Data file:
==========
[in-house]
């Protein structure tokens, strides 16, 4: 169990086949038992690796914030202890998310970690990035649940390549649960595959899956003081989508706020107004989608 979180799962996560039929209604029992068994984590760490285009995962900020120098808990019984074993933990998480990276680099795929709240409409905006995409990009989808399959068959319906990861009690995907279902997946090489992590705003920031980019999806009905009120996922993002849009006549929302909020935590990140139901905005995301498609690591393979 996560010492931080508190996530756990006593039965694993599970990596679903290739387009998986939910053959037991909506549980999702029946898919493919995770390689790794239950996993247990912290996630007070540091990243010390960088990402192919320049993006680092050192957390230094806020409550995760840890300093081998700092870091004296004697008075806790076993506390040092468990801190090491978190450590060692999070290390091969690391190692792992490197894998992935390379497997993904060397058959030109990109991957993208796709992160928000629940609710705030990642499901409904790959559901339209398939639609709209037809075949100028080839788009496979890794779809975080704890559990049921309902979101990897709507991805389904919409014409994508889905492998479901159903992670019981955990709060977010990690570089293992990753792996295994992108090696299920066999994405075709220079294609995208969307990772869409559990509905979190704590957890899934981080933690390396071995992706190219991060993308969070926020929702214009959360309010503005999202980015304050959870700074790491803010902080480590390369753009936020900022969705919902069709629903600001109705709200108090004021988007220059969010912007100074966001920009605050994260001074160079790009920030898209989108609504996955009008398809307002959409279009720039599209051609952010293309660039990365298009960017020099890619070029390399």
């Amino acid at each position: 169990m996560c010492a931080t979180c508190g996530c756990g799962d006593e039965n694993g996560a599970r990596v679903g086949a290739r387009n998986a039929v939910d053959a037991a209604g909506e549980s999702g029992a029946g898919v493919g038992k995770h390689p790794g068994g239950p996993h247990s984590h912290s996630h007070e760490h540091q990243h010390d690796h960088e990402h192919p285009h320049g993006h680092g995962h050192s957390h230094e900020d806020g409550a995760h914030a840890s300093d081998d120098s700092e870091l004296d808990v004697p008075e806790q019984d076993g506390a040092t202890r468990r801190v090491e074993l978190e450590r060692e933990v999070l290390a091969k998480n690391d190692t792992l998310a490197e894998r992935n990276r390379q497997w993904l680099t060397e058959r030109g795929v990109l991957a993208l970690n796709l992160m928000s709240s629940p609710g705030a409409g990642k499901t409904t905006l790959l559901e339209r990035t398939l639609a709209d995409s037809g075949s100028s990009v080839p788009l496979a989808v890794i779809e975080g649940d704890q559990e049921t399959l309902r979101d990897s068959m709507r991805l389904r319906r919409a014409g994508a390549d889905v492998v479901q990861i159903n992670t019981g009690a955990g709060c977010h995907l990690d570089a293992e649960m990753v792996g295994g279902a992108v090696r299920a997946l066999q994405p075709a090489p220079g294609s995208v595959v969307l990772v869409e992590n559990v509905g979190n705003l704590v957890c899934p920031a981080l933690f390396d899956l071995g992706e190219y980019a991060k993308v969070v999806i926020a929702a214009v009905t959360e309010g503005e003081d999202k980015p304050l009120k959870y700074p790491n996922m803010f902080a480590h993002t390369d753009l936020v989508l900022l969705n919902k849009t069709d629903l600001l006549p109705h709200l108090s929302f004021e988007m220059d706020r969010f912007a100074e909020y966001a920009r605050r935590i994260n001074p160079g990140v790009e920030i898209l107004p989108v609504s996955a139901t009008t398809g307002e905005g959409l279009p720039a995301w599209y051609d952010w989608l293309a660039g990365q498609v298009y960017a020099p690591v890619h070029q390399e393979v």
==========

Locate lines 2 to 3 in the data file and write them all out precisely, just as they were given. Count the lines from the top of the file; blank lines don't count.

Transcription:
């Protein structure tokens, strides 16, 4: 169990086949038992690796914030202890998310970690990035649940390549649960595959899956003081989508706020107004989608 979180799962996560039929209604029992068994984590760490285009995962900020120098808990019984074993933990998480990276680099795929709240409409905006995409990009989808399959068959319906990861009690995907279902997946090489992590705003920031980019999806009905009120996922993002849009006549929302909020935590990140139901905005995301498609690591393979 996560010492931080508190996530756990006593039965694993599970990596679903290739387009998986939910053959037991909506549980999702029946898919493919995770390689790794239950996993247990912290996630007070540091990243010390960088990402192919320049993006680092050192957390230094806020409550995760840890300093081998700092870091004296004697008075806790076993506390040092468990801190090491978190450590060692999070290390091969690391190692792992490197894998992935390379497997993904060397058959030109990109991957993208796709992160928000629940609710705030990642499901409904790959559901339209398939639609709209037809075949100028080839788009496979890794779809975080704890559990049921309902979101990897709507991805389904919409014409994508889905492998479901159903992670019981955990709060977010990690570089293992990753792996295994992108090696299920066999994405075709220079294609995208969307990772869409559990509905979190704590957890899934981080933690390396071995992706190219991060993308969070926020929702214009959360309010503005999202980015304050959870700074790491803010902080480590390369753009936020900022969705919902069709629903600001109705709200108090004021988007220059969010912007100074966001920009605050994260001074160079790009920030898209989108609504996955009008398809307002959409279009720039599209051609952010293309660039990365298009960017020099890619070029390399």
């Amino acid at each position: 169990m996560c010492a931080t979180c508190g996530c756990g799962d006593e039965n694993g996560a599970r990596v679903g086949a290739r387009n998986a039929v939910d053959a037991a209604g909506e549980s999702g029992a029946g898919v493919g038992k995770h390689p790794g068994g239950p996993h247990s984590h912290s996630h007070e760490h540091q990243h010390d690796h960088e990402h192919p285009h320049g993006h680092g995962h050192s957390h230094e900020d806020g409550a995760h914030a840890s300093d081998d120098s700092e870091l004296d808990v004697p008075e806790q019984d076993g506390a040092t202890r468990r801190v090491e074993l978190e450590r060692e933990v999070l290390a091969k998480n690391d190692t792992l998310a490197e894998r992935n990276r390379q497997w993904l680099t060397e058959r030109g795929v990109l991957a993208l970690n796709l992160m928000s709240s629940p609710g705030a409409g990642k499901t409904t905006l790959l559901e339209r990035t398939l639609a709209d995409s037809g075949s100028s990009v080839p788009l496979a989808v890794i779809e975080g649940d704890q559990e049921t399959l309902r979101d990897s068959m709507r991805l389904r319906r919409a014409g994508a390549d889905v492998v479901q990861i159903n992670t019981g009690a955990g709060c977010h995907l990690d570089a293992e649960m990753v792996g295994g279902a992108v090696r299920a997946l066999q994405p075709a090489p220079g294609s995208v595959v969307l990772v869409e992590n559990v509905g979190n705003l704590v957890c899934p920031a981080l933690f390396d899956l071995g992706e190219y980019a991060k993308v969070v999806i926020a929702a214009v009905t959360e309010g503005e003081d999202k980015p304050l009120k959870y700074p790491n996922m803010f902080a480590h993002t390369d753009l936020v989508l900022l969705n919902k849009t069709d629903l600001l006549p109705h709200l108090s929302f004021e988007m220059d706020r969010f912007a100074e909020y966001a920009r605050r935590i994260n001074p160079g990140v790009e920030i898209l107004p989108v609504s996955a139901t009008t398809g307002e905005g959409l279009p720039a995301w599209y051609d952010w989608l293309a660039g990365q498609v298009y960017a020099p690591v890619h070029q390399e393979v």